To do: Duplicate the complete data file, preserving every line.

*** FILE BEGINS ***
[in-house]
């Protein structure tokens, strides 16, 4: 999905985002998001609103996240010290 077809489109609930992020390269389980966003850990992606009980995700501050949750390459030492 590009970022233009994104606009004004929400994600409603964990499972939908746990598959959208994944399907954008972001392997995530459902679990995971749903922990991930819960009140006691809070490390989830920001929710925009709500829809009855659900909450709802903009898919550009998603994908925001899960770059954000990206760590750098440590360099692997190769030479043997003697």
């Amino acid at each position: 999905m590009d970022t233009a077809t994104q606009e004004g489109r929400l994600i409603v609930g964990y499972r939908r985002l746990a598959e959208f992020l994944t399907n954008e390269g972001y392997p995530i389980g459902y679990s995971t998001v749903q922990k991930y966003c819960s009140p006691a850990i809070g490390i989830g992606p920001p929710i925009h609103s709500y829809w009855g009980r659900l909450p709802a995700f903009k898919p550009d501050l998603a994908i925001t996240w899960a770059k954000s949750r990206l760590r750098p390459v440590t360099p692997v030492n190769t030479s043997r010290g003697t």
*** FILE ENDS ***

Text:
[in-house]
């Protein structure tokens, strides 16, 4: 999905985002998001609103996240010290 077809489109609930992020390269389980966003850990992606009980995700501050949750390459030492 590009970022233009994104606009004004929400994600409603964990499972939908746990598959959208994944399907954008972001392997995530459902679990995971749903922990991930819960009140006691809070490390989830920001929710925009709500829809009855659900909450709802903009898919550009998603994908925001899960770059954000990206760590750098440590360099692997190769030479043997003697």
């Amino acid at each position: 999905m590009d970022t233009a077809t994104q606009e004004g489109r929400l994600i409603v609930g964990y499972r939908r985002l746990a598959e959208f992020l994944t399907n954008e390269g972001y392997p995530i389980g459902y679990s995971t998001v749903q922990k991930y966003c819960s009140p006691a850990i809070g490390i989830g992606p920001p929710i925009h609103s709500y829809w009855g009980r659900l909450p709802a995700f903009k898919p550009d501050l998603a994908i925001t996240w899960a770059k954000s949750r990206l760590r750098p390459v440590t360099p692997v030492n190769t030479s043997r010290g003697t």